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Moated site at Moat House Farm

List Entry Summary

This monument is scheduled under the Ancient Monuments and Archaeological Areas Act 1979 as amended as it appears to the Secretary of State to be of national importance. This entry is a copy, the original is held by the Department for Digital, Culture, Media and Sport.

Name: Moated site at Moat House Farm

List entry Number: 1019178


The monument may lie within the boundary of more than one authority.

County: Cambridgeshire

District: South Cambridgeshire

District Type: District Authority

Parish: Kingston

National Park: Not applicable to this List entry.

Grade: Not applicable to this List entry.

Date first scheduled: 09-Nov-2000

Date of most recent amendment: Not applicable to this List entry.

Legacy System Information

The contents of this record have been generated from a legacy data system.

Legacy System: RSM

UID: 33276

Asset Groupings

This list entry does not comprise part of an Asset Grouping. Asset Groupings are not part of the official record but are added later for information.

List entry Description

Summary of Monument

Legacy Record - This information may be included in the List Entry Details.

Reasons for Designation

Around 6,000 moated sites are known in England. They consist of wide ditches, often or seasonally water-filled, partly or completely enclosing one or more islands of dry ground on which stood domestic or religious buildings. In some cases the islands were used for horticulture. The majority of moated sites served as prestigious aristocratic and seigneurial residences with the provision of a moat intended as a status symbol rather than a practical military defence. The peak period during which moated sites were built was between about 1250 and 1350 and by far the greatest concentration lies in central and eastern parts of England. However, moated sites were built throughout the medieval period, are widely scattered throughout England and exhibit a high level of diversity in their forms and sizes. They form a significant class of medieval monument and are important for the understanding of the distribution of wealth and status in the countryside. Many examples provide conditions favourable to the survival of organic remains.

Despite some infilling of the moat, the moated site at Moat House Farm survives well. The island is largely undisturbed by post-medieval and modern activity and will retain buried evidence for structures and other features relating to former periods of occupation. The buried silts in the base of the ditches will contain both artefacts relating to the period of occupation and environmental evidence for the appearance of the landscape in which the moated site was set.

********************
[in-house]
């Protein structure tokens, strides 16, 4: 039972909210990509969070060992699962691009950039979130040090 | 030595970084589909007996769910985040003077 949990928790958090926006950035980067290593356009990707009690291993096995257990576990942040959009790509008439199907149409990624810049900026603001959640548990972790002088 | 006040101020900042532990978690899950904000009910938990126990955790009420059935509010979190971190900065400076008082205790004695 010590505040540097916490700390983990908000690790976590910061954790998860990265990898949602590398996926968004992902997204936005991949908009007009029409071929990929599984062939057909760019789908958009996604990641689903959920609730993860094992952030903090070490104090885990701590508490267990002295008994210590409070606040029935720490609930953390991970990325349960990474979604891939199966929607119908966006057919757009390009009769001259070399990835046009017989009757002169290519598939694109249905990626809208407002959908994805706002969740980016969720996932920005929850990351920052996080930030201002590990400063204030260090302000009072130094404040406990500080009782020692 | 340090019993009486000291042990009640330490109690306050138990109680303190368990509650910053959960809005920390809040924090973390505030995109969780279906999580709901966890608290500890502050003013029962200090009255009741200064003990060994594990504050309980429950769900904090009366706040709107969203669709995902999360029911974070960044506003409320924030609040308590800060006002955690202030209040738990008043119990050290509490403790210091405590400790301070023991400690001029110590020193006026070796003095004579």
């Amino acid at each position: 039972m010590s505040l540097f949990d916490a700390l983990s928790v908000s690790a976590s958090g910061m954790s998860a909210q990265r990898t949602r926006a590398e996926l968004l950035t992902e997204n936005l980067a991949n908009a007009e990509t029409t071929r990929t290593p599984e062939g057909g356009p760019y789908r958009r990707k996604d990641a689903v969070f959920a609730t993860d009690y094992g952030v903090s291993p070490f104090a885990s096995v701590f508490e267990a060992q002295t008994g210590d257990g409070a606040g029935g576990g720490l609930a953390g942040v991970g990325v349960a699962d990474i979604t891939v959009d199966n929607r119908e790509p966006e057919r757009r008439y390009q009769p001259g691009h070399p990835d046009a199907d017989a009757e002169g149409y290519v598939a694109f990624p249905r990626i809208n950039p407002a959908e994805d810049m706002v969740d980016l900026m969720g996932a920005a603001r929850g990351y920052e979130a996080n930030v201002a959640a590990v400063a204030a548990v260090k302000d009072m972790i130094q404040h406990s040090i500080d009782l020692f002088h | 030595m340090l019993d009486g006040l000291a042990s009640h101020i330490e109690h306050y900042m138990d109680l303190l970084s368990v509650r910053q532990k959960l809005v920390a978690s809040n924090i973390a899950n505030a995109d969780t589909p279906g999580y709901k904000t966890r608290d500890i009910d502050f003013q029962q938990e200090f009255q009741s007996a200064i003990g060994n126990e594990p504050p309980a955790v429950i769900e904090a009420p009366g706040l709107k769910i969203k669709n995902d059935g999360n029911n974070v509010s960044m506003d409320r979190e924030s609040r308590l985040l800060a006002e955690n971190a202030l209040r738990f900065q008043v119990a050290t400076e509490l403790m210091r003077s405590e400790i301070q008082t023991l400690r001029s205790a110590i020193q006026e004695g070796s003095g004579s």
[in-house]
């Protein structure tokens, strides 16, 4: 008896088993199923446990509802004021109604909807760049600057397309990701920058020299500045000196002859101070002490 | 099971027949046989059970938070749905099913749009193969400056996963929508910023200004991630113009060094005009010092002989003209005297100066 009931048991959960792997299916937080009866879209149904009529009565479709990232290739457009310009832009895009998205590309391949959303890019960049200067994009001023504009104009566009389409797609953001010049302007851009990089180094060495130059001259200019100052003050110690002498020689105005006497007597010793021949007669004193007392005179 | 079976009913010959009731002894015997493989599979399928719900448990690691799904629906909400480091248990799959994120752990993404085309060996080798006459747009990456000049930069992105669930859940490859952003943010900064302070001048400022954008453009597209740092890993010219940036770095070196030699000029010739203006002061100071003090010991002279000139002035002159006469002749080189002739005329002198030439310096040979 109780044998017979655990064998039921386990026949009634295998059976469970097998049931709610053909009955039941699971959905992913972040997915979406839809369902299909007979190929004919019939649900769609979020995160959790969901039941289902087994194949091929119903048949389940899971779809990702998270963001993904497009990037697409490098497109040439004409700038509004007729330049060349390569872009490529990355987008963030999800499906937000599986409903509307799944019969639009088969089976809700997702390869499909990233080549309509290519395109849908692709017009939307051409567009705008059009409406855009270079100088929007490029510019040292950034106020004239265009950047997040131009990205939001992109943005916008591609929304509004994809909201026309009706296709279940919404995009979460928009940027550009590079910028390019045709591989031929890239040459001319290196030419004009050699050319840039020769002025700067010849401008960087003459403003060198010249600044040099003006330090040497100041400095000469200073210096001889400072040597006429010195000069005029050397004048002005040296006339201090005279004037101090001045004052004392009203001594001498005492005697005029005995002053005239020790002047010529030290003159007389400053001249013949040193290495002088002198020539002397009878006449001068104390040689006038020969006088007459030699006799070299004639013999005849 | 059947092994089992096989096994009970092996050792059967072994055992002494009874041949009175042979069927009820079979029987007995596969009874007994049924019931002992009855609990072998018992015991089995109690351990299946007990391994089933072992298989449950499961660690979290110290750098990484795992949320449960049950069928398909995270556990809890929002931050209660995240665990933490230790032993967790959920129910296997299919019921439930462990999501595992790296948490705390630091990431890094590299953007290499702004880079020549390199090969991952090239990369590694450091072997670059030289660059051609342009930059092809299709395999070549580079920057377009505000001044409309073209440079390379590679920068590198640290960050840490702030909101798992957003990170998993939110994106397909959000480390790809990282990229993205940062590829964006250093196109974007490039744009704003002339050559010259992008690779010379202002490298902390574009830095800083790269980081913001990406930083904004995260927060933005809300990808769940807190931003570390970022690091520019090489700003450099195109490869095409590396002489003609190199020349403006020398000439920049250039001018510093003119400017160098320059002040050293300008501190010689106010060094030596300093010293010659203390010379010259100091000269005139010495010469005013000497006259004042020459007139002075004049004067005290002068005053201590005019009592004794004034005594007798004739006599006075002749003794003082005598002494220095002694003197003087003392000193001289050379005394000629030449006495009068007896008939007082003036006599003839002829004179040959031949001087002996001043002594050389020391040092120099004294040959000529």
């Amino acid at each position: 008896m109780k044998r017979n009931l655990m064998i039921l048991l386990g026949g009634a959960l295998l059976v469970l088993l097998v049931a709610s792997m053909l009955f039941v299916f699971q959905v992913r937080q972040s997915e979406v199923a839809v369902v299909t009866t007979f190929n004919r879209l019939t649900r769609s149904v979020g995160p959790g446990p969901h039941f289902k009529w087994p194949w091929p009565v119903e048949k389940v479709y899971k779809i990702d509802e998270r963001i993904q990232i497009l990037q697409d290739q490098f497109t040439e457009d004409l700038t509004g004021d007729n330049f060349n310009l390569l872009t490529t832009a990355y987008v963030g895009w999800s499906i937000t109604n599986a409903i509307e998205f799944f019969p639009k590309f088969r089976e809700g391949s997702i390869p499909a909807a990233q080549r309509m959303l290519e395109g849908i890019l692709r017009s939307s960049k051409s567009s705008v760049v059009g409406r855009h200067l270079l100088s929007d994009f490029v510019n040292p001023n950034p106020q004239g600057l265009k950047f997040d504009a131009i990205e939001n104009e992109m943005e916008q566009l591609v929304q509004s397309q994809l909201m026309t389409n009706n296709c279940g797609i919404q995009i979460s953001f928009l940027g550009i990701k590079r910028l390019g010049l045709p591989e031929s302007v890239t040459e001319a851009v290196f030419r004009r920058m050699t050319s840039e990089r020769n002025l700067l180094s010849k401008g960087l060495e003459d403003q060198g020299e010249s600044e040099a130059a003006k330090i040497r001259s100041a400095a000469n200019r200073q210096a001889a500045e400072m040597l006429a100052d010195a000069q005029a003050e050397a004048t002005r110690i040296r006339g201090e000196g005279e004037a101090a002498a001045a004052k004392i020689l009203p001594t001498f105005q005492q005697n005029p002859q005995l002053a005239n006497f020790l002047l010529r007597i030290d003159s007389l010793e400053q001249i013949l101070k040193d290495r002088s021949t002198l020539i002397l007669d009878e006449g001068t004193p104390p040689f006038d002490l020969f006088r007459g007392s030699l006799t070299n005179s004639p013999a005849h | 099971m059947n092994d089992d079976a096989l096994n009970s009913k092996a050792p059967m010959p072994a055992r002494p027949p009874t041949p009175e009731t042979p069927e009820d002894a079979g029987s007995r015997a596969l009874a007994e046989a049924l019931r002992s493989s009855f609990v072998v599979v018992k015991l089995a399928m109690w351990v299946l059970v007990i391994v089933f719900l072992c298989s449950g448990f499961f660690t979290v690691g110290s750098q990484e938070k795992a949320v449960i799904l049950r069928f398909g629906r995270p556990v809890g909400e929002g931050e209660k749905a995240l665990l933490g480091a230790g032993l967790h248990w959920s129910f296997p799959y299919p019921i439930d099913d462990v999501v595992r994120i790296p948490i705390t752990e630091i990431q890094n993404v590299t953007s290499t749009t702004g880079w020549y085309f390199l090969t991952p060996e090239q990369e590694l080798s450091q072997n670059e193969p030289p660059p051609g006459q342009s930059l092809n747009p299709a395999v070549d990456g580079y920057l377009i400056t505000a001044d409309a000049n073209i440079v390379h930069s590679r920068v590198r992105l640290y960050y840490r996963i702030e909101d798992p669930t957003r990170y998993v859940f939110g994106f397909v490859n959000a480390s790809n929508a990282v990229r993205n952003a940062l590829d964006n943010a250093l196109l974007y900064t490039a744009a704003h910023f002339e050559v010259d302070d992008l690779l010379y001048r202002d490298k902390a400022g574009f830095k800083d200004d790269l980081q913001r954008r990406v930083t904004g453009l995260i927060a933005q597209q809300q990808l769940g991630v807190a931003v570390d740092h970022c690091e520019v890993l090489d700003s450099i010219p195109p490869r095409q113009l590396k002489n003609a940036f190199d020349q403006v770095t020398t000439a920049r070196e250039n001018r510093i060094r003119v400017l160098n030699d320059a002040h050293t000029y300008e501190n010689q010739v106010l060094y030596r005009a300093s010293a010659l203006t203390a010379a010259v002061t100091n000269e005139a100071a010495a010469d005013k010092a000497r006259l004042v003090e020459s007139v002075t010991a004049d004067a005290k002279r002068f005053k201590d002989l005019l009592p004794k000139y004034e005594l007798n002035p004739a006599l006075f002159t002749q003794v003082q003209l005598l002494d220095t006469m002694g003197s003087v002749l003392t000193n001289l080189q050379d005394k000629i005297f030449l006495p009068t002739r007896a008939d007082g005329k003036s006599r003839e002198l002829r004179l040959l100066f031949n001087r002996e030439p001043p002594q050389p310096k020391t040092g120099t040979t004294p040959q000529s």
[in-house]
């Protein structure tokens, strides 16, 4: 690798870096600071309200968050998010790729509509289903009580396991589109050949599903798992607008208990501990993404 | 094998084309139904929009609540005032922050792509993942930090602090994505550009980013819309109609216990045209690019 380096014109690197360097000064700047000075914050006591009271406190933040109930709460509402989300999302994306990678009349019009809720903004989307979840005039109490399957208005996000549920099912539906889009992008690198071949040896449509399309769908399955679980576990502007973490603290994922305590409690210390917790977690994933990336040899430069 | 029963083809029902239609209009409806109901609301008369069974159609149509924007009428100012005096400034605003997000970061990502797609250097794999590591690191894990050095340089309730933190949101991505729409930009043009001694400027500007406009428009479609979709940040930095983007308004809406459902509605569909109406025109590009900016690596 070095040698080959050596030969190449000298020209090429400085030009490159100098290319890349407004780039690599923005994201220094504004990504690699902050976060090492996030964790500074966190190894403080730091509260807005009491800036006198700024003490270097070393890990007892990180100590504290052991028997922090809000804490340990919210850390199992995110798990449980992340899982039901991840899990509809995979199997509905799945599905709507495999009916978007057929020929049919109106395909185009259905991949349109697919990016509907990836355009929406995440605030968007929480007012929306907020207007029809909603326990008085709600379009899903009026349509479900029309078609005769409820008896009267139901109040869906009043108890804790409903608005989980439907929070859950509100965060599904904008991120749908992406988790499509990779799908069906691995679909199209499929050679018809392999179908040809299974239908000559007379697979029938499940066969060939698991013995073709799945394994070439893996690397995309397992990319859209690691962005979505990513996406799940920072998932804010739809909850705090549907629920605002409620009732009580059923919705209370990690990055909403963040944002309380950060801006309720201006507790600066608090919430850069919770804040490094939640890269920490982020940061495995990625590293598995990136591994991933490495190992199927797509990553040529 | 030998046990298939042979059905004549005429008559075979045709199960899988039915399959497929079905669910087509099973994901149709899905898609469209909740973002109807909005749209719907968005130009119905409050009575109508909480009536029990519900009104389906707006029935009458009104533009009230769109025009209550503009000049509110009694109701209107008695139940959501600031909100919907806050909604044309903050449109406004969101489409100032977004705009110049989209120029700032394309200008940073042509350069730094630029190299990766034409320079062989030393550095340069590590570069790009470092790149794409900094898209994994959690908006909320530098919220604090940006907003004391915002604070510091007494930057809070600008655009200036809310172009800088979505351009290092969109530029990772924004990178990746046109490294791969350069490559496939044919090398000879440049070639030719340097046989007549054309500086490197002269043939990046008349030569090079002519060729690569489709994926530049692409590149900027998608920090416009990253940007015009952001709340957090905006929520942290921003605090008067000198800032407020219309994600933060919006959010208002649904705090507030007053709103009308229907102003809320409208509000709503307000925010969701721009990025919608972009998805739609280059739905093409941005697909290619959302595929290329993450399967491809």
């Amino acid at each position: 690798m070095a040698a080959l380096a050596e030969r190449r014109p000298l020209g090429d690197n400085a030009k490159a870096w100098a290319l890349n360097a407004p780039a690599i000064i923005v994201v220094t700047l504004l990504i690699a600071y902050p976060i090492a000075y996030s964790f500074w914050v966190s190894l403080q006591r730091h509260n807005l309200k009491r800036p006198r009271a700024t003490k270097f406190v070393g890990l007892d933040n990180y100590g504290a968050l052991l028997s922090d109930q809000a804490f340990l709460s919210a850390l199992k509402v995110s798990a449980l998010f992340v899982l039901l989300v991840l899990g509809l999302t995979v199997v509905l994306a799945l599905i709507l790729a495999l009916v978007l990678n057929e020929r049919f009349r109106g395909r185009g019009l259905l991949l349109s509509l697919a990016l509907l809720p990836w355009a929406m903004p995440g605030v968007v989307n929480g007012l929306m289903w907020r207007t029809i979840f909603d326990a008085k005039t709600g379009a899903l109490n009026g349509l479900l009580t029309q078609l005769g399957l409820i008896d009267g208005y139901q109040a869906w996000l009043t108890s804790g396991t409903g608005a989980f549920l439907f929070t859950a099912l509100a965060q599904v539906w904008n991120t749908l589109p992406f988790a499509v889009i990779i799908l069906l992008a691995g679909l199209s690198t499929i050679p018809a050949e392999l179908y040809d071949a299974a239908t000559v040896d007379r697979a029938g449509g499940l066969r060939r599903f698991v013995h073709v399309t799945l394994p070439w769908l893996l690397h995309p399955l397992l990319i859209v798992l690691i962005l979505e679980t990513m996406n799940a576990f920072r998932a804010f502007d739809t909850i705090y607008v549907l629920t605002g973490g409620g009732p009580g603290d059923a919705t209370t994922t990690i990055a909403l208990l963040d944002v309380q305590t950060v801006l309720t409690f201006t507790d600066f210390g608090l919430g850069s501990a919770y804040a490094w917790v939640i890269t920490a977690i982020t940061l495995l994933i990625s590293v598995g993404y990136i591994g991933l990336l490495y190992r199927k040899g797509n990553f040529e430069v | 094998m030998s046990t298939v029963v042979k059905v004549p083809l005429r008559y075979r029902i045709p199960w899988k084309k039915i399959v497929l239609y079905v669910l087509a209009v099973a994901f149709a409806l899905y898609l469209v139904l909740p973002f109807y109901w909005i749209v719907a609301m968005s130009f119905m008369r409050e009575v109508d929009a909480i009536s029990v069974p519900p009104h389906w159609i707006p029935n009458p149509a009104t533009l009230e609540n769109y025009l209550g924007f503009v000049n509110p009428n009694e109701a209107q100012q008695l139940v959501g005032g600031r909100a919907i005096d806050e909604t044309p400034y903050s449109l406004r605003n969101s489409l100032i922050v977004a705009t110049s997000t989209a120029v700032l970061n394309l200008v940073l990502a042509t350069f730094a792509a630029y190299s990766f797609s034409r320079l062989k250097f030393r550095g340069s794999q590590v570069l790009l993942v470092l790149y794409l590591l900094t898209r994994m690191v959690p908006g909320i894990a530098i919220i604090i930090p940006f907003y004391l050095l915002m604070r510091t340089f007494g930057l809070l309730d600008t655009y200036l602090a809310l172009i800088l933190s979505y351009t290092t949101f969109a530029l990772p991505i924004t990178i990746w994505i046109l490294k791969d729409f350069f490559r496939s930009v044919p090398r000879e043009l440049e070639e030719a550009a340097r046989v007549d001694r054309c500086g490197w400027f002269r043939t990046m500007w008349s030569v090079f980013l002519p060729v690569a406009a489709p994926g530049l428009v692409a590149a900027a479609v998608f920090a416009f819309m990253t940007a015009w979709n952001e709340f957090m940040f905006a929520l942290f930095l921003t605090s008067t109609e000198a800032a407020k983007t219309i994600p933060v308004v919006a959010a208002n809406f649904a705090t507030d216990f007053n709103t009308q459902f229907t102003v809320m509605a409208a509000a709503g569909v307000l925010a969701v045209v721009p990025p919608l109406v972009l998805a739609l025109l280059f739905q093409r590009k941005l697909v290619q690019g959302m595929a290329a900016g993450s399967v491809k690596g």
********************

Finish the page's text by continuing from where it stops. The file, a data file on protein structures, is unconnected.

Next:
Comparative studies between this site and with further examples locally and more widely, will provide valuable insights into the development of the nature of settlement in medieval England.


Legacy Record - This information may be included in the List Entry Details.


The monument includes a medieval moated site at Moat House Farm, 210m to the south west of Kingston parish church.

The moated site includes a roughly rectangular island which measures up to 64m north west-south east by 44m north east-south west and is raised by up to 1m above the surrounding ground surface. This is contained by a partly water-filled moat, measuring up to 9m wide and 2m deep on the north west and north east sides. The eastern corner of the moat, together with the south eastern arm and the greater part of the south western arm, were infilled during the 19th century and now survive as buried features. During the same period the western corner of the moat was extended to form a pond. Early maps indicate that access to the island was originally by bridge. Today the island is approached across the infilled south eastern arm of the moat.

Near the centre of the island is the present Moat House, a Listed Building Grade II, believed to date from the 16th century, which is excluded from the scheduling although the ground beneath it is included. A well, now covered over, lies immediately to the south east of the house.

The moated site is thought to represent the site of the manor of Kingston St George which is first recorded in 1212 when Maud de Dive held a fee in the parishes of Kingston, Hatley and Trumpington. In 1235 William St George held one fee in Hatley and Kingston of the fee of Maud de Dive and the manor remained in the St George family until 1556 when Francis St George conveyed it to a Robert Catlyn. In 1569 the manor was united with the manor of Kingston Wood. More recently the moated site has also been known as Library Farm and Queen's College Farm, after Queen's College, Cambridge, who owned it from the early 18th century.

Moat House, the terrace, summerhouse, sheep house, garage, sheds, greenhouses, fences and gates and all made-up surfaces are all excluded from the scheduling, although the ground beneath these features is included.

MAP EXTRACT The site of the monument is shown on the attached map extract.

Selected Sources

RCHM: West Cambs, (1968)
Title: 1st Edition Ordnance Survey Map Source Date: 1886 Author: Publisher: Surveyor: CRO: XLVI:9/10
Title: Enclosure map of Kingston Source Date: 1810 Author: Publisher: Surveyor: CRO: Q/RDc 25
VCH: Cambs, (1973)

National Grid Reference: TL 34422 55343


© Crown Copyright and database right 2018. All rights reserved. Ordnance Survey Licence number 100024900.
© British Crown and SeaZone Solutions Limited 2018. All rights reserved. Licence number 102006.006.
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The above map is for quick reference purposes only and may not be to scale. For a copy of the full scale map, please see the attached PDF - 1019178 .pdf

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This copy shows the entry on 25-Sep-2018 at 05:42:55.

End of official listing